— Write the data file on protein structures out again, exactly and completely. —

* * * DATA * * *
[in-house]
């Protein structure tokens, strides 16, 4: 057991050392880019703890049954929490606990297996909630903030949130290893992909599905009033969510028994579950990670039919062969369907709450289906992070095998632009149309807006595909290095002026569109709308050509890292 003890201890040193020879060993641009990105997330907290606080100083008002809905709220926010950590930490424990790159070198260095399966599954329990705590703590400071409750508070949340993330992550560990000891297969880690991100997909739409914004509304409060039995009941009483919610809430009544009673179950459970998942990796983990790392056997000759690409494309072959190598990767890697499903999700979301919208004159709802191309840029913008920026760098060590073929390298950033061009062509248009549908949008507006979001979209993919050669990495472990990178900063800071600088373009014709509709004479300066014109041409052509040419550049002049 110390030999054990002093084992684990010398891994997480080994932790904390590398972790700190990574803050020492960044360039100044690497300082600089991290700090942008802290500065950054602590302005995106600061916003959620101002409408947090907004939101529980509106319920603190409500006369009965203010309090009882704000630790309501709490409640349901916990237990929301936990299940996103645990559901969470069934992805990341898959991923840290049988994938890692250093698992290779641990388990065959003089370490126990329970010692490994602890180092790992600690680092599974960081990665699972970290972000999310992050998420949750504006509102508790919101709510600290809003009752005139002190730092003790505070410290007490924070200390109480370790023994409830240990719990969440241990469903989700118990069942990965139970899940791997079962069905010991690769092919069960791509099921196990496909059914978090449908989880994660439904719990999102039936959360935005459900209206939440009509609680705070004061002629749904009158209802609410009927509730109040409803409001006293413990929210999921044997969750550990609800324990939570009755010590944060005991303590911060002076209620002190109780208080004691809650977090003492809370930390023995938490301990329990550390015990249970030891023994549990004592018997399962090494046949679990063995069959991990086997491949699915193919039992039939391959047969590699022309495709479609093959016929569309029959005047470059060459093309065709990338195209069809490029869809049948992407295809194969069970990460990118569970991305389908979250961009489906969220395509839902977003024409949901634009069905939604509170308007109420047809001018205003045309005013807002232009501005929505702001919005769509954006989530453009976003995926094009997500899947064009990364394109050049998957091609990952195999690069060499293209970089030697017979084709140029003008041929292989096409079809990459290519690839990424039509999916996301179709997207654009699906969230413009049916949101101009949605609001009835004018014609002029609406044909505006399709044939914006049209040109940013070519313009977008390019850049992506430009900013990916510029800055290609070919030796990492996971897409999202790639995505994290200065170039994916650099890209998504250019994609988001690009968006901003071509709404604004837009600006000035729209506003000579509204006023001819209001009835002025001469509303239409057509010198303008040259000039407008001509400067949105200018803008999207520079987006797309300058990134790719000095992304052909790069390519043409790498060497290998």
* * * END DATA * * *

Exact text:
[in-house]
């Protein structure tokens, strides 16, 4: 057991050392880019703890049954929490606990297996909630903030949130290893992909599905009033969510028994579950990670039919062969369907709450289906992070095998632009149309807006595909290095002026569109709308050509890292 003890201890040193020879060993641009990105997330907290606080100083008002809905709220926010950590930490424990790159070198260095399966599954329990705590703590400071409750508070949340993330992550560990000891297969880690991100997909739409914004509304409060039995009941009483919610809430009544009673179950459970998942990796983990790392056997000759690409494309072959190598990767890697499903999700979301919208004159709802191309840029913008920026760098060590073929390298950033061009062509248009549908949008507006979001979209993919050669990495472990990178900063800071600088373009014709509709004479300066014109041409052509040419550049002049 110390030999054990002093084992684990010398891994997480080994932790904390590398972790700190990574803050020492960044360039100044690497300082600089991290700090942008802290500065950054602590302005995106600061916003959620101002409408947090907004939101529980509106319920603190409500006369009965203010309090009882704000630790309501709490409640349901916990237990929301936990299940996103645990559901969470069934992805990341898959991923840290049988994938890692250093698992290779641990388990065959003089370490126990329970010692490994602890180092790992600690680092599974960081990665699972970290972000999310992050998420949750504006509102508790919101709510600290809003009752005139002190730092003790505070410290007490924070200390109480370790023994409830240990719990969440241990469903989700118990069942990965139970899940791997079962069905010991690769092919069960791509099921196990496909059914978090449908989880994660439904719990999102039936959360935005459900209206939440009509609680705070004061002629749904009158209802609410009927509730109040409803409001006293413990929210999921044997969750550990609800324990939570009755010590944060005991303590911060002076209620002190109780208080004691809650977090003492809370930390023995938490301990329990550390015990249970030891023994549990004592018997399962090494046949679990063995069959991990086997491949699915193919039992039939391959047969590699022309495709479609093959016929569309029959005047470059060459093309065709990338195209069809490029869809049948992407295809194969069970990460990118569970991305389908979250961009489906969220395509839902977003024409949901634009069905939604509170308007109420047809001018205003045309005013807002232009501005929505702001919005769509954006989530453009976003995926094009997500899947064009990364394109050049998957091609990952195999690069060499293209970089030697017979084709140029003008041929292989096409079809990459290519690839990424039509999916996301179709997207654009699906969230413009049916949101101009949605609001009835004018014609002029609406044909505006399709044939914006049209040109940013070519313009977008390019850049992506430009900013990916510029800055290609070919030796990492996971897409999202790639995505994290200065170039994916650099890209998504250019994609988001690009968006901003071509709404604004837009600006000035729209506003000579509204006023001819209001009835002025001469509303239409057509010198303008040259000039407008001509400067949105200018803008999207520079987006797309300058990134790719000095992304052909790069390519043409790498060497290998």